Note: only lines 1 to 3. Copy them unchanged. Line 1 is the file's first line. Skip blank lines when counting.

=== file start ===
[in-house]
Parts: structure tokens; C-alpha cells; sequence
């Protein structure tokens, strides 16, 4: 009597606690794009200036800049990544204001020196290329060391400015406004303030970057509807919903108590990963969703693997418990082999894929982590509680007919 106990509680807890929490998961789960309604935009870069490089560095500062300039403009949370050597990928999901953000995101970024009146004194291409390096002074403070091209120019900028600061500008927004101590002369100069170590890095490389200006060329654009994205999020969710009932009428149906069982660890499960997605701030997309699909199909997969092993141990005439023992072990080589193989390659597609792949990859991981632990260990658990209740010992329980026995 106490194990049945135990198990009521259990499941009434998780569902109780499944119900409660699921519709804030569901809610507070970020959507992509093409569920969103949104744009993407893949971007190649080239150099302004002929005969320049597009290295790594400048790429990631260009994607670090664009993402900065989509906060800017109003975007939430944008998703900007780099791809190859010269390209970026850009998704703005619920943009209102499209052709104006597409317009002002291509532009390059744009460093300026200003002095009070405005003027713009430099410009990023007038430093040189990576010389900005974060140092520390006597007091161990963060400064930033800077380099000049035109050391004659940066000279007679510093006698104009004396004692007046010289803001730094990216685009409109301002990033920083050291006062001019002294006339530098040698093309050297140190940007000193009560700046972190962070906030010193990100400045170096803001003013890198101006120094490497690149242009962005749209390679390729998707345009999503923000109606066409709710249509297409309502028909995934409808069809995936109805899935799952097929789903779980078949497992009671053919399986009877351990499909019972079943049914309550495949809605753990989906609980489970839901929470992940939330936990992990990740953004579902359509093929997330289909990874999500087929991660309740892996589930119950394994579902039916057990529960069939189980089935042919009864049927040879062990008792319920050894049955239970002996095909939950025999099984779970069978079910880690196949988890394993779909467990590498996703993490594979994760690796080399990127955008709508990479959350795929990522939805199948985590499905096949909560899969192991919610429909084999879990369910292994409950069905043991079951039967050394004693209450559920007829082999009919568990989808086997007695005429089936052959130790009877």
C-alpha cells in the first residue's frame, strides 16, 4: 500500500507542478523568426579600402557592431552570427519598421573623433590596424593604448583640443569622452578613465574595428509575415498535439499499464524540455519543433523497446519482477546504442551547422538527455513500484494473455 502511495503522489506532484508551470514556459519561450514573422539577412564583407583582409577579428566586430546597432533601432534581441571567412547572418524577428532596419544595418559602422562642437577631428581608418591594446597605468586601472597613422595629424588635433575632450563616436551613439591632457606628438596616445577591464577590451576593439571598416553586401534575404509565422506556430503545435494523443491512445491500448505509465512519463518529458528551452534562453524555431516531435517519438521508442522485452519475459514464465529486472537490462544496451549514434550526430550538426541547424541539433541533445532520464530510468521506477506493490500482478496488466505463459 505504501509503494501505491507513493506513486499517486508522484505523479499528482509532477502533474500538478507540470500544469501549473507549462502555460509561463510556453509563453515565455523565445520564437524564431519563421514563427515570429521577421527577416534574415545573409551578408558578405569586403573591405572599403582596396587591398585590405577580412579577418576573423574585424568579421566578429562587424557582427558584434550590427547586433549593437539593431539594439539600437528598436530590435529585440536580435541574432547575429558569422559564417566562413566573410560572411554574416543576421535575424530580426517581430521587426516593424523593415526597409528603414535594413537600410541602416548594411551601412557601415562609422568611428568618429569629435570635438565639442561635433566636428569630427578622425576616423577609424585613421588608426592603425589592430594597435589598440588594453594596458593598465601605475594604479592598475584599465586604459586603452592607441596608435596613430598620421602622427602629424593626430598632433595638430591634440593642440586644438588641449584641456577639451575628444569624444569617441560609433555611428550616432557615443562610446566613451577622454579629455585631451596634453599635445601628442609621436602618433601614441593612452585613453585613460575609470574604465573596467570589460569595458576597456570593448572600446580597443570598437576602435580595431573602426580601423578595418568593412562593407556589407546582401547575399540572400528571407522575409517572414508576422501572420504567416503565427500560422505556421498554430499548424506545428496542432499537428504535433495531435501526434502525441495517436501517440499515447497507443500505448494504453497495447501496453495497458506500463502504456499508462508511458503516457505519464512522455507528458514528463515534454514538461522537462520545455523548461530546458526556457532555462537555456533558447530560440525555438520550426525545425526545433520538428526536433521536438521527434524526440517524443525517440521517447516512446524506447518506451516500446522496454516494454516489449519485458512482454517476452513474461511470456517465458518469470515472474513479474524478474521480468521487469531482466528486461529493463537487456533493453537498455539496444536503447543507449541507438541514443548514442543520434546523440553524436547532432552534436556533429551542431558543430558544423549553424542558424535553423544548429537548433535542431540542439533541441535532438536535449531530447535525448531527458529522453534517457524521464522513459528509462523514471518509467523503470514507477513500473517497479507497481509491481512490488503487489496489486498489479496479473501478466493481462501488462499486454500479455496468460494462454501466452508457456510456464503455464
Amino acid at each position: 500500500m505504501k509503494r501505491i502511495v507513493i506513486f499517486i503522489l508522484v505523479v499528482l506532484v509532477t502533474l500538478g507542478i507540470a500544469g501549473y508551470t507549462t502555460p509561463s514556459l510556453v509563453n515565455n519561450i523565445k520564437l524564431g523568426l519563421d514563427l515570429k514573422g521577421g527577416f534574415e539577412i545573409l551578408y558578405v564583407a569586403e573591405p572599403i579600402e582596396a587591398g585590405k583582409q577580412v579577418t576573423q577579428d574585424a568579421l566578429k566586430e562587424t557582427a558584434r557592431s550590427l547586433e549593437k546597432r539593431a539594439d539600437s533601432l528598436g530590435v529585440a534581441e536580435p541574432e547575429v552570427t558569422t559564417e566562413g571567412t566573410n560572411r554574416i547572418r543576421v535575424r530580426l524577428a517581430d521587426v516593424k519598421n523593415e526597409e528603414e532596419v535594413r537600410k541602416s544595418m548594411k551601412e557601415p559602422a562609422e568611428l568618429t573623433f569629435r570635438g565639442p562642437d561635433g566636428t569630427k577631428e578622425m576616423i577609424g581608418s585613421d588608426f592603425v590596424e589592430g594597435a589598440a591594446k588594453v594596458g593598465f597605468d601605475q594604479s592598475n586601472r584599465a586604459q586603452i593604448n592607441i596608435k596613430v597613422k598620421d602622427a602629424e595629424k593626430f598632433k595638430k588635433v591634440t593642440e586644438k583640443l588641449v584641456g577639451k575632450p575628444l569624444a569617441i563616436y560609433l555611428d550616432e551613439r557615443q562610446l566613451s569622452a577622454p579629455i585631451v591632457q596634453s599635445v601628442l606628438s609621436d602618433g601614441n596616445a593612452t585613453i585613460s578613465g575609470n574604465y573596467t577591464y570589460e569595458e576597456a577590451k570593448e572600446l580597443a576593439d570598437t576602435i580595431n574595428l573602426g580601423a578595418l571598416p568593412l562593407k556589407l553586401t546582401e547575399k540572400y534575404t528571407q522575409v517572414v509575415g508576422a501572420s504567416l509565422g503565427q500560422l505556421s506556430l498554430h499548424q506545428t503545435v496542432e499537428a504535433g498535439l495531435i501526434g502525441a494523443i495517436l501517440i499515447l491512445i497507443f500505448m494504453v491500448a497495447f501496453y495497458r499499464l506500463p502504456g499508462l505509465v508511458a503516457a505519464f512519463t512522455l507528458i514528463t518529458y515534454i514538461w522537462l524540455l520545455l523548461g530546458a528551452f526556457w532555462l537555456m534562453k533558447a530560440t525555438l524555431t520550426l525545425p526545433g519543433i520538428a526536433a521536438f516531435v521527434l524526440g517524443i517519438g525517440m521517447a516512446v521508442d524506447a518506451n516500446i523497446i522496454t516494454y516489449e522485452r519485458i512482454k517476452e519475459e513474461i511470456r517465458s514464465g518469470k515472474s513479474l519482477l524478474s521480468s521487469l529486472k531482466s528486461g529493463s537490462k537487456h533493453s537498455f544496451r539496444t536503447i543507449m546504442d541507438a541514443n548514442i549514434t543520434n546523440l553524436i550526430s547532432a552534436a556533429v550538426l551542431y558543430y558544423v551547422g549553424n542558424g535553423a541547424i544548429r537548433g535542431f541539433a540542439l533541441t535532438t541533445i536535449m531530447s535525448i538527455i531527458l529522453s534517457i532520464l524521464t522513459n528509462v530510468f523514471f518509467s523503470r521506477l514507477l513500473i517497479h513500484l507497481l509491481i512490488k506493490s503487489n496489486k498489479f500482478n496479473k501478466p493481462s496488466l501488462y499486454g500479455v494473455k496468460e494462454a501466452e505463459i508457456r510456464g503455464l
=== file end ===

[in-house]
Parts: structure tokens; C-alpha cells; sequence
């Protein structure tokens, strides 16, 4: 009597606690794009200036800049990544204001020196290329060391400015406004303030970057509807919903108590990963969703693997418990082999894929982590509680007919 106990509680807890929490998961789960309604935009870069490089560095500062300039403009949370050597990928999901953000995101970024009146004194291409390096002074403070091209120019900028600061500008927004101590002369100069170590890095490389200006060329654009994205999020969710009932009428149906069982660890499960997605701030997309699909199909997969092993141990005439023992072990080589193989390659597609792949990859991981632990260990658990209740010992329980026995 106490194990049945135990198990009521259990499941009434998780569902109780499944119900409660699921519709804030569901809610507070970020959507992509093409569920969103949104744009993407893949971007190649080239150099302004002929005969320049597009290295790594400048790429990631260009994607670090664009993402900065989509906060800017109003975007939430944008998703900007780099791809190859010269390209970026850009998704703005619920943009209102499209052709104006597409317009002002291509532009390059744009460093300026200003002095009070405005003027713009430099410009990023007038430093040189990576010389900005974060140092520390006597007091161990963060400064930033800077380099000049035109050391004659940066000279007679510093006698104009004396004692007046010289803001730094990216685009409109301002990033920083050291006062001019002294006339530098040698093309050297140190940007000193009560700046972190962070906030010193990100400045170096803001003013890198101006120094490497690149242009962005749209390679390729998707345009999503923000109606066409709710249509297409309502028909995934409808069809995936109805899935799952097929789903779980078949497992009671053919399986009877351990499909019972079943049914309550495949809605753990989906609980489970839901929470992940939330936990992990990740953004579902359509093929997330289909990874999500087929991660309740892996589930119950394994579902039916057990529960069939189980089935042919009864049927040879062990008792319920050894049955239970002996095909939950025999099984779970069978079910880690196949988890394993779909467990590498996703993490594979994760690796080399990127955008709508990479959350795929990522939805199948985590499905096949909560899969192991919610429909084999879990369910292994409950069905043991079951039967050394004693209450559920007829082999009919568990989808086997007695005429089936052959130790009877």